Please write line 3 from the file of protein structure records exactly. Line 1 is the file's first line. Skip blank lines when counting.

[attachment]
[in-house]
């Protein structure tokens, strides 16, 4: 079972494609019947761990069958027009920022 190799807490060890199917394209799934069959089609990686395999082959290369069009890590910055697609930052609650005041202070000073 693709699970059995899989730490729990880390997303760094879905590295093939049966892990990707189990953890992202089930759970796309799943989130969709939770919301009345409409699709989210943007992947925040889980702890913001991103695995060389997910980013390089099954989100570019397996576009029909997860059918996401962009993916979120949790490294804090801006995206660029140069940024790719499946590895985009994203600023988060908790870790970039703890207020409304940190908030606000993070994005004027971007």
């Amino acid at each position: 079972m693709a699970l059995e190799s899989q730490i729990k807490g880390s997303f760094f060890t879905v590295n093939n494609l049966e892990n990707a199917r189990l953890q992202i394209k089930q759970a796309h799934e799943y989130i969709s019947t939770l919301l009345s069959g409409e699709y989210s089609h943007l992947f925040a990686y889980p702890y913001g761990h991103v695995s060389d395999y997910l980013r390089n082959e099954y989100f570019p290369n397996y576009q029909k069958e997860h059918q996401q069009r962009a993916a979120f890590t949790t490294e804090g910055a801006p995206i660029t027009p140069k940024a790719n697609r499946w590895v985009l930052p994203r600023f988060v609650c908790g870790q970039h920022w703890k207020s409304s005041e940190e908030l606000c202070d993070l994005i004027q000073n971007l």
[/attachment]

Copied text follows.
């Amino acid at each position: 079972m693709a699970l059995e190799s899989q730490i729990k807490g880390s997303f760094f060890t879905v590295n093939n494609l049966e892990n990707a199917r189990l953890q992202i394209k089930q759970a796309h799934e799943y989130i969709s019947t939770l919301l009345s069959g409409e699709y989210s089609h943007l992947f925040a990686y889980p702890y913001g761990h991103v695995s060389d395999y997910l980013r390089n082959e099954y989100f570019p290369n397996y576009q029909k069958e997860h059918q996401q069009r962009a993916a979120f890590t949790t490294e804090g910055a801006p995206i660029t027009p140069k940024a790719n697609r499946w590895v985009l930052p994203r600023f988060v609650c908790g870790q970039h920022w703890k207020s409304s005041e940190e908030l606000c202070d993070l994005i004027q000073n971007l």